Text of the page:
Europe — A Responsibility for My Generation
Let‘s be honest: The general discussion about Europe is misleading. Not just today, it has been a general problem for quite some time. A large part of the public is still complaining about “Brussels”, using it as a metaphor for Europe in general, turning it into a symbol for a lack of democracy, transparency and participation. However, these issues are not a problem of “Brussels” or European politics, it is a problem of our time, one that we are facing on all levels of the political landscape, be it regional, state or national.
For a person living in the district of Reinickendorf in Northern Berlin, the distance to Brussel’s Place du Luxembourg or Schuman is immense. With thousands of kilometres between yourself and the heart of the Union, it is easy to complain, since it is unlikely that you will be contradicted. If you criticise your local MP, you might very well be confronted, even vis-a-vis. On the European scale however, this is unlikely to occur, and surely not directly.
Moving closer through digitisation
Politics are similar on all levels, and they share the same deficiencies, with only the scale of impact growing larger as you move up the ranks. Politics is the art of negotiating and finding a compromise. This is not only hard work, it is also too often not as open and transparent as it could be and therefore far from perfect. If we want to create a turnaround in the acceptance of politics, we have to change the way we conduct it, not just in Brussels and Strasbourg, but everywhere.
To this end, my generation holds a special responsibility: To us, distance has become secondary. We grew up in a Schengen Europe without border controls. We earned our first income in Euros, not Deutsche Mark or French Francs. We are living the Erasmus life, studying abroad, speaking different languages and travelling across Europe to our heart’s content. Above all, it is digitisation that has brought us closer together and helped us reach across the globe, skyping with a friend in Mumbai, shopping vintage clothes in San Francisco or watching movies from Latin America in Spanish.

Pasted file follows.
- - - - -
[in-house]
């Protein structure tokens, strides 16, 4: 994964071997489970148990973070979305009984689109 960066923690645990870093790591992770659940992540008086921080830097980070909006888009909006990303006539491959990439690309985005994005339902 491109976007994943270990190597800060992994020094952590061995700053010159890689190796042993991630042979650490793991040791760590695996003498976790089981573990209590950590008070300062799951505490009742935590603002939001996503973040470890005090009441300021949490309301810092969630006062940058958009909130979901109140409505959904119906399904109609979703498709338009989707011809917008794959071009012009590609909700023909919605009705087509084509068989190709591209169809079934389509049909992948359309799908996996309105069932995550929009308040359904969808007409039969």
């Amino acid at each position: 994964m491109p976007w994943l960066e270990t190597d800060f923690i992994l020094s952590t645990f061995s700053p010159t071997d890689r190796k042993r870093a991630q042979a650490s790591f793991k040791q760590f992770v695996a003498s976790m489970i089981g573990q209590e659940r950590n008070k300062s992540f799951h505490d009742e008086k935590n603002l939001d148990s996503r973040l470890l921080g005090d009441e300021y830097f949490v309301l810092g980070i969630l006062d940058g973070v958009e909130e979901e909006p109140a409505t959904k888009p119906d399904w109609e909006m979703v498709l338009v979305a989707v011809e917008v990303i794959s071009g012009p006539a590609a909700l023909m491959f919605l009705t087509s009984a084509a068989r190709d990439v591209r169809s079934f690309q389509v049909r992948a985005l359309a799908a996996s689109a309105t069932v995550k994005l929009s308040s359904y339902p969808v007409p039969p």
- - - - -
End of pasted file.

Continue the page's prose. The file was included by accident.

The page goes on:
Cities as smallest entities of democracy
This way of thinking, of experiencing the world and our continent is growing rapidly. Brussels, to us, can feel as close as our home town, be it Berlin, Riga or Budapest. This loss of distance is helping us to identify problems more clearly, more neutral. For us, there is no need to demonise Brussels politics simply because they are far away and appear strange to us. Our information hubs are just one click away, right at our fingertips. Therefore, we can identify the best-practice examples in Europe to adopt for our own as well as put an end to misguided policies.
Be a part of this change! It is always easy to complain about something far, far away. But today, being a part of Europe, being a part of it, is just as easy! Learn from Polish forests, from bike lanes in Amsterdam or from tourist concepts in Catalonia. Make politics with the Parisians for clean air. Spread the word, bring it to your home town! As a local or regional politician, it is my duty to participate in the multi-level system that is the European Union, to be active in the discussions that arise. Most of the time, they revolve around the issues of our everyday life: about traffic, about school, about work. The challenges we face in Europe are the same everywhere. Let us try to solve them with ideas from all over Europe! That is our urban agenda. If we in the cities, the smallest entity of democracy, raise our voices, we can become the chorus of Europe!
Standing together for the European idea
Symptoms of a growing dissatisfaction with the European Union, such as the BREXIT vote, matters to us in Berlin as they do in Barcelona or Wrocław. The future of Europe is the debate of our time. We need to find our own, local solutions for everyday problems by embracing the idea put forth by the Cities of Europe project of cooperation between cities and urban areas all across the continent. And we need to stand together for an idea that has brought my generation an unprecedented era of peace and prosperity — the European idea.
Silke Gebel (@SilkeGebel)
Silke Gebel is a member of the Berlin House of Representatives for Bündnis 90 / Die Grünen since 2013. Since 2016, she is the chairwoman of her fraction and spokeswoman for Europolitics.
Beginning in 2001 she worked with the Young European Federalists and represented them as deputy federal chairwoman from 2003 to 2006. Silke Gebel is a graduated administrative scientist. She is married and has two children.